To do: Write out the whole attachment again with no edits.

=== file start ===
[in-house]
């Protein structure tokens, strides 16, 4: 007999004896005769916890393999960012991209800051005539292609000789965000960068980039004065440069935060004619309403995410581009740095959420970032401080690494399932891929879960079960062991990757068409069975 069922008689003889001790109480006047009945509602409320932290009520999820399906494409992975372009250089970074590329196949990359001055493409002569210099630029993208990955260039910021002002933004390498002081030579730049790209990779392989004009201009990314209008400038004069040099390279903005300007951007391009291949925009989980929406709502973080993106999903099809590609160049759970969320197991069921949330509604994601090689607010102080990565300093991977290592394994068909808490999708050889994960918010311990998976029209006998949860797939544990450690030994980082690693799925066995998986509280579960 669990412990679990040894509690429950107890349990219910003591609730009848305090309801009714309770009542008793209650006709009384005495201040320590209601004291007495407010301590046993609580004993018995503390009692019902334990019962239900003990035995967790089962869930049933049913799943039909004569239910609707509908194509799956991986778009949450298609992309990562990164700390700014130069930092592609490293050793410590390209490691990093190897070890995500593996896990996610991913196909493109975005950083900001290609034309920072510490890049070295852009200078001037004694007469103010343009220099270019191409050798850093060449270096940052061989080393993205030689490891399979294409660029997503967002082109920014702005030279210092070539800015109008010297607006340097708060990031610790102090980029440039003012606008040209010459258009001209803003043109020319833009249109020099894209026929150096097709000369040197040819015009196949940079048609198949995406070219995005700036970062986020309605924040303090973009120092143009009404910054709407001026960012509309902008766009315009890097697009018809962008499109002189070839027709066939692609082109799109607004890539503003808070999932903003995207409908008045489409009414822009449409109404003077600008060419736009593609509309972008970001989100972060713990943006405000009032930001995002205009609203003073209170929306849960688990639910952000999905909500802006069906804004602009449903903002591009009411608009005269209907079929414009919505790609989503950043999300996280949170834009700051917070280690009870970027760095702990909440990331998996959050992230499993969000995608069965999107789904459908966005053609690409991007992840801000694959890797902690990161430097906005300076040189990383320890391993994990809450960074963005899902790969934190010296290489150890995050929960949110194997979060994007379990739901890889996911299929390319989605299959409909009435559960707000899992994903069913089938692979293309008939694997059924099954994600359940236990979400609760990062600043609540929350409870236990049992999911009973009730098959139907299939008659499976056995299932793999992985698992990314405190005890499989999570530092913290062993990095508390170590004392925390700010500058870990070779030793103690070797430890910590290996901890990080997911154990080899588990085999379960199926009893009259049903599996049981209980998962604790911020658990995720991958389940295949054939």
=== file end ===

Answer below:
[in-house]
């Protein structure tokens, strides 16, 4: 007999004896005769916890393999960012991209800051005539292609000789965000960068980039004065440069935060004619309403995410581009740095959420970032401080690494399932891929879960079960062991990757068409069975 069922008689003889001790109480006047009945509602409320932290009520999820399906494409992975372009250089970074590329196949990359001055493409002569210099630029993208990955260039910021002002933004390498002081030579730049790209990779392989004009201009990314209008400038004069040099390279903005300007951007391009291949925009989980929406709502973080993106999903099809590609160049759970969320197991069921949330509604994601090689607010102080990565300093991977290592394994068909808490999708050889994960918010311990998976029209006998949860797939544990450690030994980082690693799925066995998986509280579960 669990412990679990040894509690429950107890349990219910003591609730009848305090309801009714309770009542008793209650006709009384005495201040320590209601004291007495407010301590046993609580004993018995503390009692019902334990019962239900003990035995967790089962869930049933049913799943039909004569239910609707509908194509799956991986778009949450298609992309990562990164700390700014130069930092592609490293050793410590390209490691990093190897070890995500593996896990996610991913196909493109975005950083900001290609034309920072510490890049070295852009200078001037004694007469103010343009220099270019191409050798850093060449270096940052061989080393993205030689490891399979294409660029997503967002082109920014702005030279210092070539800015109008010297607006340097708060990031610790102090980029440039003012606008040209010459258009001209803003043109020319833009249109020099894209026929150096097709000369040197040819015009196949940079048609198949995406070219995005700036970062986020309605924040303090973009120092143009009404910054709407001026960012509309902008766009315009890097697009018809962008499109002189070839027709066939692609082109799109607004890539503003808070999932903003995207409908008045489409009414822009449409109404003077600008060419736009593609509309972008970001989100972060713990943006405000009032930001995002205009609203003073209170929306849960688990639910952000999905909500802006069906804004602009449903903002591009009411608009005269209907079929414009919505790609989503950043999300996280949170834009700051917070280690009870970027760095702990909440990331998996959050992230499993969000995608069965999107789904459908966005053609690409991007992840801000694959890797902690990161430097906005300076040189990383320890391993994990809450960074963005899902790969934190010296290489150890995050929960949110194997979060994007379990739901890889996911299929390319989605299959409909009435559960707000899992994903069913089938692979293309008939694997059924099954994600359940236990979400609760990062600043609540929350409870236990049992999911009973009730098959139907299939008659499976056995299932793999992985698992990314405190005890499989999570530092913290062993990095508390170590004392925390700010500058870990070779030793103690070797430890910590290996901890990080997911154990080899588990085999379960199926009893009259049903599996049981209980998962604790911020658990995720991958389940295949054939």